The art of forcing contradictory things into a process of self-mirroring, so that the whole process points to the conditions of our perception, to the rupture that time opens up in us when our shaped perception and our lifeworld wildly diverge – yet all with a delicate gesture: not that of hard reflection, but something almost playful, is stirred here. The stakes of this game, however, are as high as can be: how do we understand what we perceive? How do we perceive ourselves? How do we take perception as reality? The five short lyric pieces by Christian Blom present an art that revolves around these questions.
Grieg’s romanticism, almost exaggerated and sentimental against Blom’s compositional will (which is both subjective and de-subjectivised through the technique of composition), which undermines the music recorded by Grieg, infects it with a hard, sharp, yet not brutal gesture of alteration. Grieg’s playing, immutably captured on wax cylinders against Blom’s composing and reshaping creativity. Working away at the original to turn its solidity into something fluid. The creative transformation poured into a subtly shaped and shaping work, replacing creativity with order – but an order we encounter as unpredictable. Then, the result of transforming what has been developed from these paradoxes back into a piano text, from the sound file based on samples of a broken piano sound back to the romantic piano sheet music, to be interpreted in the old sense, but then realizing an entirely different sense as music that is heard now.
One senses treatment using some technology or other, the simultaneous presence of contradictory levels of experience: Grieg’s gestural-physical playing, following conventional patterns, and thus a part of our trained perception, is roughened by Blom’s treatment, with the friction between its mechanical, somewhat angular gestures, its delicate sharpness and its slightly chilling coolness. The seemingly frigid text is returned to the hands of the pianist, whose interpretative logic lets the body back into the mechanisms, warms up the ice floes – but without turning them into water: warm ice, pulsating rigidity, meaty iron.
I imagine Christian Blom building a room made of mirrors, each of them displaying particular mirroring qualities, and all of them facing one another in such a way that each mirror contains the images of several other mirrors, superimposed and deformed by being cast back into further mirrors, and so on. Mirroring as a transformative process can only take place in art. The possibility of synthesising and reflecting several images means exceeding reality, in this case in the form of a sonic reality – a transcendence as reality without any religion, experienced at an entirely concrete and haptic level, simple and open to every ear.
As a listener I am part of this mirror system, I receive and thus perceive, I understand as I perceive, reflect and align with my experiences, transforming my understanding – almost as if I were casting my understanding of the pieces back at them, making them re-interrogate their own existence: as pieces of music by Grieg reworked by Blom, where the latter, acting as a rule-maker rather than a composer, designs a processing structure which then creatively examines Grieg’s text; and this examination is simultaneously my examination of what I view as lyric, as the piano and indeed as music. It is an examination of what I understand in listening, how I understand listening, composed by Blom. He withdraws himself as a subject, and doubly so: by treating a foreign source and through treatment via compositional technique in the broadest sense. But this withdrawal of Blom the subject is only apparent, of course: he crafts an area of friction between the originals and his own conception of music that carries out a form of physiological work on the properties of music and listening.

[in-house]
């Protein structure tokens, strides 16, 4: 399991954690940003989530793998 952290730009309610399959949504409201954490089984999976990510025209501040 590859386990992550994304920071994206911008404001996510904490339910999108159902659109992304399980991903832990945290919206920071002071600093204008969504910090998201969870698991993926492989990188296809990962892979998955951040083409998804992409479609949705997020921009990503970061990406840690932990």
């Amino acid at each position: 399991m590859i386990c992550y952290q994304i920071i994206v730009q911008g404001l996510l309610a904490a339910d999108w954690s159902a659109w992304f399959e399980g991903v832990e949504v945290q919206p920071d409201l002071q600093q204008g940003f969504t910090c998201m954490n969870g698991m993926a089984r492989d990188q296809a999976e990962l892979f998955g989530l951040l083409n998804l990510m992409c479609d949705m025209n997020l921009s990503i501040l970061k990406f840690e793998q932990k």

Blom not only works on Grieg’s pieces; he works on our preconfigured perception. The gestures this music (both Grieg’s and – opened and transformed – Blom’s) carries within it, all the phrases, have taught us to listen.
Working with what shapes us becomes our individuality.
The exposing of different layers makes the pieces seem like delicate open wounds, no pain (but perhaps with the memory thereof), nerves are exposed and display their firing, muscles twitch and show the possibilities of movement, blood circulates visibly in veins – the body of music becomes visible as the body of perception (a further paradox).
A paradox that can be experienced, and which fulfils itself rather than dissolving in the process, is the lyric element of these pieces. What do I perceive as lyric? That is the question being asked here. Grieg’s music manifests the concept of the lyric: the fixed, immobile, dead lyric element that, through history and tradition, has given us a concept of the felt, a matrix in our emotional panorama. But that is not FEELING. Feeling requires a treatment, a backing away, a deviation from the concept – the concept of the lyrical must become fluid, mobile, roughened and be questioned. In Blom’s pieces we hear a broken lyricism that really – that is, in the reality of listening – becomes lyric. The history of the lyric is present as a shadow, while the new and specific is experienceable – as yet with no concept or label. Blom’s lyricism ensues in the ambiguity between the dead concept of the lyric and the real production of a feeling (what particular feeling is left open, as this uncertainty constitutes the music’s content at the level of feeling) as a mobile lyricism that questions me and expands my feeling and thinking.